Research HighlightsReady 2 XtendFlex trials successful
By Kentucky Soybean Board
The University of Kentucky Weed Science Program has been evaluating the utility of the Roundup Ready 2 XtendFlex soybean on Kentucky acres infested with Palmer amaranth and waterhemp. The project, funded by the Kentucky Soybean Promotion Board, was conducted during the summer of 2018 in three locations and is continuing into a second year in 2019.
The Roundup Ready 2 XtendFlex soybean includes tolerances to glyphosate, dicamba, and glufosinate. The addition of glufosinate to the tolerances in this soybean inherently gives farmers and applicators more flexibility in making postemergence applications. This is especially important for those using the soybeans on acres with either Amaranthus species, as glyphosate resistance is widespread in both species in Kentucky. The Roundup Ready 2 Xtend soybean has already brought some relief to farmers who are dealing with these species over the last two years, but has brought another challenge in applying dicamba later in the season under extremely rigid, if not impossible, restrictions.
Even with these restrictions, off-site movement of dicamba has continued to occur and has been a major issue for Kentucky farmers. The large acreage of tobacco in the state also brings concerns of movement of dicamba from Roundup Ready 2 Xtend soybean fields during and after dicamba applications. With the addition of glufosinate, the XtendFlex soybean brings an additional postemergence option to farmers and applicators to control Amaranths while also allowing less restrictive applications and a safer alternative for neighboring fields with tobacco or other sensitive crops. As with all herbicide applications, caution should always be taken in mitigating any off-target movement.
While the addition of glufosinate brings a lot of utility to these soybean, UK weed scientists were interested in the best systems approach to using the technology. Field experiments in 2018 evaluated a systems approach, in which every treatment received a preemergence herbicide followed by one- or two- pass postemergence applications of dicamba or glufosinate (or combination) with and without layby residuals. The preemergence herbicide treatments included Zidua, Fierce XLT, and Intimidator; each representing a different number of effective SOA (sites of action) at one, two, and three, respectively. Evaluations of weed densities just prior to trial destruction in mid-July of 2018 revealed that all treatments were successful and reduced waterhemp and Palmer populations by at least 97% as compared to an untreated control.
Furthermore, no statistical differences were observed between treatments. Evaluations of the entire systems approach also revealed a lack of difference between a PRE followed by POST, PRE followed by 2x POST, or PRE followed by POST with a residual.
Despite a lack of differences in weed population reduction across treatments or systems, further analysis from the 2018 season did reveal one area where differences did occur. That area was the preemergence herbicide applied and number of effective sites of action. Plots receiving an application of Intimidator or a product with three effective sites of action had significantly less waterhemp and Palmer at the end of the trial than plots receiving the single site of action preemergence herbicide across all three sites, regardless of what postemergence herbicide was applied to the plots. This finding further emphasized the need for robust preemergence herbicides for control of Amaranthus species, even with the expanded postemergence options these soybeans offer.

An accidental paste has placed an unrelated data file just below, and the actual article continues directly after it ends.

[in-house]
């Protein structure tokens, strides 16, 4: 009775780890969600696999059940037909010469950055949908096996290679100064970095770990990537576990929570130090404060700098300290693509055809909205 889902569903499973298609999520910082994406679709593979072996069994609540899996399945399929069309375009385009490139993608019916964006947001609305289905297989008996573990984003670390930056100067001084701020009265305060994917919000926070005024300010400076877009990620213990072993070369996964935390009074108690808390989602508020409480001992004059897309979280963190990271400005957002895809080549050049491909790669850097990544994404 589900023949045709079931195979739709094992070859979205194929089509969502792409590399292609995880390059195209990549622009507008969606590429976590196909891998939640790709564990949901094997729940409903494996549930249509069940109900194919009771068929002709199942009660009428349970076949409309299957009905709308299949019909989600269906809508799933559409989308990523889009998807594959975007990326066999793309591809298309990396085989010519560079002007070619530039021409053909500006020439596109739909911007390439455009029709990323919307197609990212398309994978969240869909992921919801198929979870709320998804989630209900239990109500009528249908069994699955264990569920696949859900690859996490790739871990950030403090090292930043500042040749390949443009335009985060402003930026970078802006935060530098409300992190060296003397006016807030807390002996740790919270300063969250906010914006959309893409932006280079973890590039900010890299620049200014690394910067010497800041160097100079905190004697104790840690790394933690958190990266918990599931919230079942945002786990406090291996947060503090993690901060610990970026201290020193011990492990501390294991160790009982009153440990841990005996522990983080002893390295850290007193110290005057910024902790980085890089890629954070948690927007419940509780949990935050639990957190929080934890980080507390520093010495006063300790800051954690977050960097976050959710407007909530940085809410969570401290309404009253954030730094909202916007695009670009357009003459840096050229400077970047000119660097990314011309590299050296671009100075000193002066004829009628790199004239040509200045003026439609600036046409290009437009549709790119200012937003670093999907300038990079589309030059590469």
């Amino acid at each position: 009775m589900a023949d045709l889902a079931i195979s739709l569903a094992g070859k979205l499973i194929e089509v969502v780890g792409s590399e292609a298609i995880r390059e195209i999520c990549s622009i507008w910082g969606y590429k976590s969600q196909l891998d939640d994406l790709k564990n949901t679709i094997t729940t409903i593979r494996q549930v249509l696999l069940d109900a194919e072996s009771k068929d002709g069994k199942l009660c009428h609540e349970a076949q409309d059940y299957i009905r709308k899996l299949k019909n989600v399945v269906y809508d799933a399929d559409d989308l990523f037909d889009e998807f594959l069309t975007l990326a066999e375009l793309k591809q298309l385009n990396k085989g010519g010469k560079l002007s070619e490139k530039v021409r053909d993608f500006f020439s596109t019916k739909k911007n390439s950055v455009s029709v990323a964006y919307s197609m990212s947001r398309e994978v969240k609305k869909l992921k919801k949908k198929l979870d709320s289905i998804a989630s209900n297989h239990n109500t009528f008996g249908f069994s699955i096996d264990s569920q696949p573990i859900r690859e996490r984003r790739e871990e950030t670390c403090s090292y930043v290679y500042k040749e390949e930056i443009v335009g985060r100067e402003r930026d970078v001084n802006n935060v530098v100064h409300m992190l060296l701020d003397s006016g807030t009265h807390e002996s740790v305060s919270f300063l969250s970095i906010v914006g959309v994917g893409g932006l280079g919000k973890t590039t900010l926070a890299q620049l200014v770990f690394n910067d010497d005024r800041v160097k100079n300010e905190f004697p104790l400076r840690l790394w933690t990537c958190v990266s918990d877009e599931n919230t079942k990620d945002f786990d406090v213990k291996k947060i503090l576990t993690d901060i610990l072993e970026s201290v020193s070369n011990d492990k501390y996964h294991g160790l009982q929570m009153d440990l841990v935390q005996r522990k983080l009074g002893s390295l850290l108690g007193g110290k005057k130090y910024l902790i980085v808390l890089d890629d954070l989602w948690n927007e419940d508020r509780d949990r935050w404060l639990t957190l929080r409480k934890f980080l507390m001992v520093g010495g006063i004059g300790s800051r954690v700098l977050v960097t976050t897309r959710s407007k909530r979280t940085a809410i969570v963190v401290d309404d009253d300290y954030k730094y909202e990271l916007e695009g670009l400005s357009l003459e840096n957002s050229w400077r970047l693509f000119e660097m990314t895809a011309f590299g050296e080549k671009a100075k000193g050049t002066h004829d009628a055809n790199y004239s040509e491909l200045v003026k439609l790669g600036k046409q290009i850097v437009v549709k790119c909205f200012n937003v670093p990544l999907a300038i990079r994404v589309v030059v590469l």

Similar experiments are ongoing in 2019 again evaluating the Roundup Ready 2 XtendFlex soybean system, although this year a series of treatment without a preemergence herbicide is being added for further comparison against the single, double, and triple SOA preemergence herbicides.
The Roundup Ready 2 XtendFlex soybean will not be the only additional herbicide tolerant soybean available to farmers in coming years, as the Enlist E3 soybean and LLGT27 soybean are already available to farmers this year. All of these herbicide tolerant soybean packages offer expanded postemergence options for control of herbicide resistant weeds and arguably bring great value to farmers dealing with these weeds.
Farmers must stay vigilant in their fight against Amaranthus species and not depend on postemergence herbicides only, as this only selects for further herbicide resistance. This research only further supports that message that we must continue to use
robust multiple site of action pre’s, even with these new herbicide tolerant soybeans.
University of Kentucky Weed Science also stresses that other management strategies such as hand-roguing of escapes at the end of the season are still essential for Palmer amaranth and waterhemp control. The initial research showed that although every treatment used on the XtendFlex soybean did reduce the population by at least 97%, the remaining 3% is still capable of producing seed and thus should be managed through tactics such as hand-rouging.
Published: Jan 1, 1970
The materials on SRIN were funded with checkoff dollars from United Soybean Board and the North Central Soybean Research Program. To find checkoff funded research related to this research highlight or to see other checkoff research projects, please visit the National Soybean Checkoff Research Database.